Boston Herald Printing Woes Come Closer to Home

September 15, 2017

For much of the past week, the Boston Herald has been running this Notice to our readers that whacks the Boston Globe – which prints the feisty local tabloid – for, well, not printing the feisty local tabloid.

 

 

As of Wednesday, the S.S. Globe was still listing to port, a fact Globe editor Brian McGrory conceded to WGBH’s Boston Public Radio in a rather roundabout manner (round about 1:41;00).

We’ve been on a difficult run over over here. We’ve had many many good nights putting out the newspaper; we’ve had some bad nights too. This all stems from we opened up a new production plant in the city of Taunton back in the spring; we had to leave Morrissey Boulevard because we’re in the process of selling that property, and it’s proven more difficult than we anticipated to get quality newspapers out in a timely way, and it’s gone on for quite a while.

Decisions were made over here this week to try to get new leadership in place in production and the result is some very very good high quality people are no longer here at the Globe. And that doesn’t mean they didn’t have a major contribution to this place over many many years – they should be proud of what they’ve done. But the decision was made by people at a higher pay grade than me that we needed new leadership. I expect that’s gonna work out well.

 

Uh-huh. Asked whether the Globe is making progress toward fixing the snafus, McGrory said this:

“We think we’re making progress, yeah. We’ve had some very very good stretches – a week, two weeks at a time with some improving quality but then we’ll have significant setbacks. We did this past weekend on Saturday night. A lot of papers didn’t get to our subscribers on Sunday, which is obviously a really important day for us, and, you know, amid the progress there are setbacks and it’s really really frustrating.

“But the overall trendiness are showing improvement, but we need it to come faster and we need to be more consistent. We owe it to our most loyal readers, who are the most sophisticated newspaper readers in this country.”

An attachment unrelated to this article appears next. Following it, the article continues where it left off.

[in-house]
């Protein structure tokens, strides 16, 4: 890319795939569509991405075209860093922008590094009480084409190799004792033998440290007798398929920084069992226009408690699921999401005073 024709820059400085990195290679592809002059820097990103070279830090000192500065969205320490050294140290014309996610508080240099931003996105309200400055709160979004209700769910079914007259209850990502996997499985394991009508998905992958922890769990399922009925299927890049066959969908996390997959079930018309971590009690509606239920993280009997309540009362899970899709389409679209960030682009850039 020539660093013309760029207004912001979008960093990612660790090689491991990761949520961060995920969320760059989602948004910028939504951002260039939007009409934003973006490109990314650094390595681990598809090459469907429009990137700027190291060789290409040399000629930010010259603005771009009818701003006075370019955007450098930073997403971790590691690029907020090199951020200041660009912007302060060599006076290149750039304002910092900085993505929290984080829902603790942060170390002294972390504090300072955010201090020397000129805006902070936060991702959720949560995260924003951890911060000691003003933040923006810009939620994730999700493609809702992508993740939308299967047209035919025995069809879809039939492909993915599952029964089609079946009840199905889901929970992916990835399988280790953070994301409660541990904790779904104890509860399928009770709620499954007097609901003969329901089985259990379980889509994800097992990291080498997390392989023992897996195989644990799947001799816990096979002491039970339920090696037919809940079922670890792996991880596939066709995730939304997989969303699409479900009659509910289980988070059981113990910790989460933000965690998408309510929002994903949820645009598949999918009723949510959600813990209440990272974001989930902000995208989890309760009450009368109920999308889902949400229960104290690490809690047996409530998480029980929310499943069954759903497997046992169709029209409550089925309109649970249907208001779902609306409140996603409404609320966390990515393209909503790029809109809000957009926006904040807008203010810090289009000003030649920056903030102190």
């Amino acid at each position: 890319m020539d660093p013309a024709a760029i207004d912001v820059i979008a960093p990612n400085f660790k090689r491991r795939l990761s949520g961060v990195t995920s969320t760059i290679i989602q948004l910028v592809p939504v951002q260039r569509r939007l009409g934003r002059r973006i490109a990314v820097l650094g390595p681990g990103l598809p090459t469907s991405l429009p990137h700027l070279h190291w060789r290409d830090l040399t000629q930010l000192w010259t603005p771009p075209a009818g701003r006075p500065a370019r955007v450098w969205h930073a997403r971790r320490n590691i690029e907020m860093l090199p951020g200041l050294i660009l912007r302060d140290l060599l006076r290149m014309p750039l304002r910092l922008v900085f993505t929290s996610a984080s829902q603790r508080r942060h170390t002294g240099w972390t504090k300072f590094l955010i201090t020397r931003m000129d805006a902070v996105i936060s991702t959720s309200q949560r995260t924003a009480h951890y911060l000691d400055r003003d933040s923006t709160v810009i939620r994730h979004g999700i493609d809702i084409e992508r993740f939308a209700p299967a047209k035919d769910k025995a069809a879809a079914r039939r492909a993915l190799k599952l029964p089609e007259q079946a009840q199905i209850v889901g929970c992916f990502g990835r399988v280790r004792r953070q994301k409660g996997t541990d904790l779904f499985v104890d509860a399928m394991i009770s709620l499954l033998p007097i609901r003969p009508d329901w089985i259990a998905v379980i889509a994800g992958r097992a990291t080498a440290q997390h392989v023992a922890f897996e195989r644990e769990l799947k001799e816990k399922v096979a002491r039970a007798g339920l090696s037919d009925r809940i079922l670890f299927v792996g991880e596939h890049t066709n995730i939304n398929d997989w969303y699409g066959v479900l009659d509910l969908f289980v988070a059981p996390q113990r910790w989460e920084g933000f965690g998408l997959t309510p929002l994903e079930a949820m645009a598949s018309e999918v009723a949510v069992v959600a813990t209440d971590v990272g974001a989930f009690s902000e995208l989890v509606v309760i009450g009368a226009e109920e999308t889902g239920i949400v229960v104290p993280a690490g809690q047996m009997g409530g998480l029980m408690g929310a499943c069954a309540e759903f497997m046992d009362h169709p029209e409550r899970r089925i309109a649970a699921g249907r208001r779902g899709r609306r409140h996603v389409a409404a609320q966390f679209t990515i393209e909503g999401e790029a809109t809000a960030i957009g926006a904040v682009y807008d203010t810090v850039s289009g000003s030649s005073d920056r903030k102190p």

That’s it – not a word, or a question, about the damage inflicted on the Herald. Just 10 pounds of baloney in a five-pound bag.

Meanwhile, how’s the Good Ship Lollygag doing at the end of the week?

Well, the hardreading staff didn’t get its copy of the Herald this morning. So you tell us.

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Lobsters on a Roll in Boston Dailies

September 5, 2017

It was a virtual crustacean collision in the local papers yesterday, as stories about oddly colored lobsters appeared in both.

Start with this piece in the Boston Globe’s Metro section.

Rare-colored lobsters keep turning up

On Wednesday, the New England Aquarium in Boston announced it had received a donation of a rare yellow lobster, a “one in 30 million” catch from the coast of Marblehead.

That same day, the Bangor Daily News reported a Maine man had caught a “one in 100 million” white lobster last week.

Those were just the latest examples of what seem to be increasing reports of good-fortuned lobstermen hauling in crustaceans with exceedingly rare hues.

 

Globe reporter Matt Rocheleau even played oddsmaker, listing a color wheel of rare lobsters.

Other uncommon colors include:

■ Blue: which is said to be a one in 2 million find;

■ Orange: one in 10 million;

■ Red: one in 10 million;

■ Calico: one in 30 million;

■ Split-colored: one in 50 million.